And yes, bringing in new audiences is undeniably important. But actually keeping them interested is even more so. How many of the pop fans who flocked to see Cheryl battle her way through her first acting role will be so entranced by theatre that they’ll book for an actually good drama, like anti-cop farce The Accidental Death of an Anarchist, or gripping introspective musical A Strange Loop? It’s snobbish to say that casting untrained actors cheapens theatre, but at the same time, you’d never use actors with two left feet to bring in new crowds to football games, or tone-deaf telly presenters to bring fresh audiences to opera.
2:22‘s stunt casting would make sense if the play itself was a reflection on fame in some way – if the presence of an unlikely star added to the drama. Iranian playwright Nassim Soleimanpour’s works have been performed all over the world (most recently Nassim, at Edinburgh International Festival), using star casting in a powerful way. Soleimanpour is unable to leave his native country, so a slough of household names from Ken Loach to Whoopi Goldberg have stepped in to read his words, while his own voice is censored.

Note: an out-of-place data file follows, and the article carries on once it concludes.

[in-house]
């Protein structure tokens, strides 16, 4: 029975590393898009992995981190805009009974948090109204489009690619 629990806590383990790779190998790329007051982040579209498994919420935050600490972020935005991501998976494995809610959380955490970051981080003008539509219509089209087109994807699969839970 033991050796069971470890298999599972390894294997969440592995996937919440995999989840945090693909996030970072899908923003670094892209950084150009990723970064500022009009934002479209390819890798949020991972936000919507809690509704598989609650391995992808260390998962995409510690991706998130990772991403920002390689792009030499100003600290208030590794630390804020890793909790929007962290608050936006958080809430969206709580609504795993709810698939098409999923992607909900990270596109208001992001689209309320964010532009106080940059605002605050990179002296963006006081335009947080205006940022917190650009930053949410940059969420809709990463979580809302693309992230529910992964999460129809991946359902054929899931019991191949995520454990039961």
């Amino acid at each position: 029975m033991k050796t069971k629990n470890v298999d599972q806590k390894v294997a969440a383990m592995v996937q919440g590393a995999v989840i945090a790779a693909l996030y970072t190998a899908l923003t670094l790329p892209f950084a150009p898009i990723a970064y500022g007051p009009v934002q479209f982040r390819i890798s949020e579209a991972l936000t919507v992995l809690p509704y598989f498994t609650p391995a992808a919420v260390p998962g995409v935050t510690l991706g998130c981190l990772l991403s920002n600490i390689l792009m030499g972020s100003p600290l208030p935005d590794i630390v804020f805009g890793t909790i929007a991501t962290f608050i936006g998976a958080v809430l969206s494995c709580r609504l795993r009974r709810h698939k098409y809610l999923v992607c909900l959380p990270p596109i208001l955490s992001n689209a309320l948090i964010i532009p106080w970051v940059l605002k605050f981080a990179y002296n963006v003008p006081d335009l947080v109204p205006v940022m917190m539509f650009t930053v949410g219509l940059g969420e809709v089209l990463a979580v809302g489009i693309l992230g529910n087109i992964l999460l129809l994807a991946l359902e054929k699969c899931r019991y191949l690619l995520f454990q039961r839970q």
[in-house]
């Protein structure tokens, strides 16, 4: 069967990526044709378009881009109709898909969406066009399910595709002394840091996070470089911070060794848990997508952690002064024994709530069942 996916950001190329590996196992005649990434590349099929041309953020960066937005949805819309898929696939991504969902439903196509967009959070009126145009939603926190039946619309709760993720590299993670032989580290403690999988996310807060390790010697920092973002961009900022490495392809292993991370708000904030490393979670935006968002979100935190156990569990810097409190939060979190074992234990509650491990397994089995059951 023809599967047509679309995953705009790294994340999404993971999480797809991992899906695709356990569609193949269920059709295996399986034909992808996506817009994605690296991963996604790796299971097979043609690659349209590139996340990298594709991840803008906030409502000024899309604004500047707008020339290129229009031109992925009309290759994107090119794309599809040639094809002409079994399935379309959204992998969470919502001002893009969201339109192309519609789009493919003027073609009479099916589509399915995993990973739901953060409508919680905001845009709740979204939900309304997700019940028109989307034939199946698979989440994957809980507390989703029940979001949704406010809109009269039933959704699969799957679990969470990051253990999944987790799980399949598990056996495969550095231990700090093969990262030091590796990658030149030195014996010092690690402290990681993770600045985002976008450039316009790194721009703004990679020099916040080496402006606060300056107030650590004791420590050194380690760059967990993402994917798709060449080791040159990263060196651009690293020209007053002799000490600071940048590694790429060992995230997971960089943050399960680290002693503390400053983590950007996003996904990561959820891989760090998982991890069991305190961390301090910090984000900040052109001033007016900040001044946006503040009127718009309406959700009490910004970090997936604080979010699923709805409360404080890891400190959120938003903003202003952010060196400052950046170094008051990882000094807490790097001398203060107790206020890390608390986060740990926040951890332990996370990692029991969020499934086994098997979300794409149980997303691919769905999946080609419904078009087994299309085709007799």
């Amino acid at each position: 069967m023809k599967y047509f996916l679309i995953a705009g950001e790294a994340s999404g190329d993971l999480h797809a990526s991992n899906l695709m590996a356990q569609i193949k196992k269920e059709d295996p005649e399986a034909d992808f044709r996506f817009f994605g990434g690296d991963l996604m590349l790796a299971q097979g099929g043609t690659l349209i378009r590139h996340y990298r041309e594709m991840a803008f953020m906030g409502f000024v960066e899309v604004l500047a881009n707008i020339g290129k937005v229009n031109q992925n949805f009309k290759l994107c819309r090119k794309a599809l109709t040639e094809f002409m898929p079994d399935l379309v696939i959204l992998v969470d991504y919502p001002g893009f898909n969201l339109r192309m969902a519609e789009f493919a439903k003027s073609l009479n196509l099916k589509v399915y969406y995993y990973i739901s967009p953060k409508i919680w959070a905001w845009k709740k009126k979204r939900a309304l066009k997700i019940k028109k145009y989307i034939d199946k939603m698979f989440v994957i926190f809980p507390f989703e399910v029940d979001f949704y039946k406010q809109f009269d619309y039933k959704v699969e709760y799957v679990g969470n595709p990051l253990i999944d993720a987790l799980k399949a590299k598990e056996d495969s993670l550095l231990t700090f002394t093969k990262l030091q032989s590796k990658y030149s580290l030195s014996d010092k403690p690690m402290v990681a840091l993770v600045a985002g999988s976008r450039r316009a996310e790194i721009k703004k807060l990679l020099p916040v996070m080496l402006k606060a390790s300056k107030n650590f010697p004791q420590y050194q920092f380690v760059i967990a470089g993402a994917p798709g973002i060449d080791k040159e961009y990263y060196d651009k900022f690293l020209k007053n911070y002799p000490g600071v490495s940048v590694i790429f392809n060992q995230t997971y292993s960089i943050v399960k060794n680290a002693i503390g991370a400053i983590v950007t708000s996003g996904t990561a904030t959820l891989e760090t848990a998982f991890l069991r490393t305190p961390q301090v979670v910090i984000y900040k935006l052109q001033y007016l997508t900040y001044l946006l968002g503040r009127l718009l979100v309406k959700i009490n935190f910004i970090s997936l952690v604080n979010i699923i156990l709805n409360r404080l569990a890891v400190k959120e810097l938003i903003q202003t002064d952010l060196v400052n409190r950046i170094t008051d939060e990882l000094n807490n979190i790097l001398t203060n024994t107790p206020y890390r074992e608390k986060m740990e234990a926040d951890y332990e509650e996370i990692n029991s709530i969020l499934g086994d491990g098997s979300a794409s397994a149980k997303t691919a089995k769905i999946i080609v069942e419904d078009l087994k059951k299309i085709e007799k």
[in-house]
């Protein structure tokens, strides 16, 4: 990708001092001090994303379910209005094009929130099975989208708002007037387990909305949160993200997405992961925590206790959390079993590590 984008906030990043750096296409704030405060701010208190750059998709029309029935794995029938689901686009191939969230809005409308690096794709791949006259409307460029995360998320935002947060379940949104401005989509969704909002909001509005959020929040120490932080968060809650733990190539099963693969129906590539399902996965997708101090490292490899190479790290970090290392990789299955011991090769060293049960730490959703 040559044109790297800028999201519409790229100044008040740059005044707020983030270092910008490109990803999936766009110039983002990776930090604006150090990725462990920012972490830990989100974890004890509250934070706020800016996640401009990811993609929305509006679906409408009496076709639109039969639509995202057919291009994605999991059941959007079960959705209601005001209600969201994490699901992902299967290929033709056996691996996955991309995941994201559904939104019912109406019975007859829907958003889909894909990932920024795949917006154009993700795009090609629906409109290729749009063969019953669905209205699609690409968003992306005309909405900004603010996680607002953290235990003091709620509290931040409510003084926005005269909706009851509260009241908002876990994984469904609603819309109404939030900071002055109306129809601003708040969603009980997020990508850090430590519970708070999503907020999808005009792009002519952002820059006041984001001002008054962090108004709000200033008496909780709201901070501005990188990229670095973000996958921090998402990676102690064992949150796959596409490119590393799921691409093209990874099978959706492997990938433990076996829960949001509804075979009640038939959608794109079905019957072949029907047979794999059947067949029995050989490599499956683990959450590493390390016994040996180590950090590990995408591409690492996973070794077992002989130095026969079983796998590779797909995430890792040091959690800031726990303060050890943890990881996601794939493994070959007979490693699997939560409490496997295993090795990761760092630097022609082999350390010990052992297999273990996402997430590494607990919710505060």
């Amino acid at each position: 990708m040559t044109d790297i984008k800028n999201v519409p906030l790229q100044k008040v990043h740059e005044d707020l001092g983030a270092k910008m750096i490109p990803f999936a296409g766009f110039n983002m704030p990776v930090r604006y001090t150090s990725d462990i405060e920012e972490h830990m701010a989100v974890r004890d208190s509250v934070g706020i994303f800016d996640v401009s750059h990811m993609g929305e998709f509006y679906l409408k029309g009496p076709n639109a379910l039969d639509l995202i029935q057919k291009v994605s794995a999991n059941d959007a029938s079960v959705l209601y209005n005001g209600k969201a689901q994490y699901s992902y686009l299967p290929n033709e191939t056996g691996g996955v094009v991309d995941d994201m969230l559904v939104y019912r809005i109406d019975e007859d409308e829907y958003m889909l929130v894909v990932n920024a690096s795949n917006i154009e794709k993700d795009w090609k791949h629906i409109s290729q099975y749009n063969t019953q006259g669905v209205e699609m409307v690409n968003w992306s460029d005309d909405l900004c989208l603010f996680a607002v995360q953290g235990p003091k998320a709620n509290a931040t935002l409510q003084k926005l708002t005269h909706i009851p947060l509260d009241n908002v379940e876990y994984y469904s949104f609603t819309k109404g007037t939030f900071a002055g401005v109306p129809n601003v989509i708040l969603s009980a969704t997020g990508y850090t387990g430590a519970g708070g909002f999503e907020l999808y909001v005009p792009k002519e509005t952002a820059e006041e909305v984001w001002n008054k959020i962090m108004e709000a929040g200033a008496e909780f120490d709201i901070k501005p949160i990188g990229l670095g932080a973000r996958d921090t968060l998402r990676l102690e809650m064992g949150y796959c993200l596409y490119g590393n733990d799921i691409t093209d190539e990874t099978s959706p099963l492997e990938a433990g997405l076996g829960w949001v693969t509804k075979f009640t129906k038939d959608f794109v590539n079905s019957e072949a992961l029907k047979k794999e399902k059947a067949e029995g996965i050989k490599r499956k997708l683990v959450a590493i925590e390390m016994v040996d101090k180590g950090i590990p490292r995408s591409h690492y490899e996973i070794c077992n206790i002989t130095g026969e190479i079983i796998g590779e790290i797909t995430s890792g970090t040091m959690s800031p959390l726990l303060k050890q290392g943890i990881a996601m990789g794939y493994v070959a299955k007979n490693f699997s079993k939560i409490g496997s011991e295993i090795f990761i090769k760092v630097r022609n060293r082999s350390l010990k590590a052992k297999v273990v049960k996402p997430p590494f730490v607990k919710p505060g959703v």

On the lighter end of the spectrum, casting former Pussycat Doll Nicole Scherzinger in the 2014 West End revival of Cats was a surprisingly great choice: as well as having undeniable singing chops, her showbiz past added valuable poignancy to the story of aging glamourpuss Grizabella.
But 2:22 is a far less natural star vehicle. It is about normal people (Jenny is a teacher) in extraordinary circumstances. If the actors aren’t up to the job, it starts to feel more and more like a fairground ghost train, its thrills delivered by sudden blackouts or a ghoulish soundtrack of shrieks, its inhabitants pulled along by clanking machinery.
The title of 2:22 comes from its recurring motif: something creepy happens every night at the same time, with clockwork predictability. Thus far, its casting choices have had the same inevitability – splashy, unlikely celebrity faces splashed on posters decked with reviews of other, probably better versions of its ever-changing cast. So it’s genuinely refreshing to see it set off on a national tour with experienced, trained actors Louisa Lytton (EastEnders) and Charlene Boyd (River City) in tow.
Still, imagine if Rebekah Vardy had picked up the phone.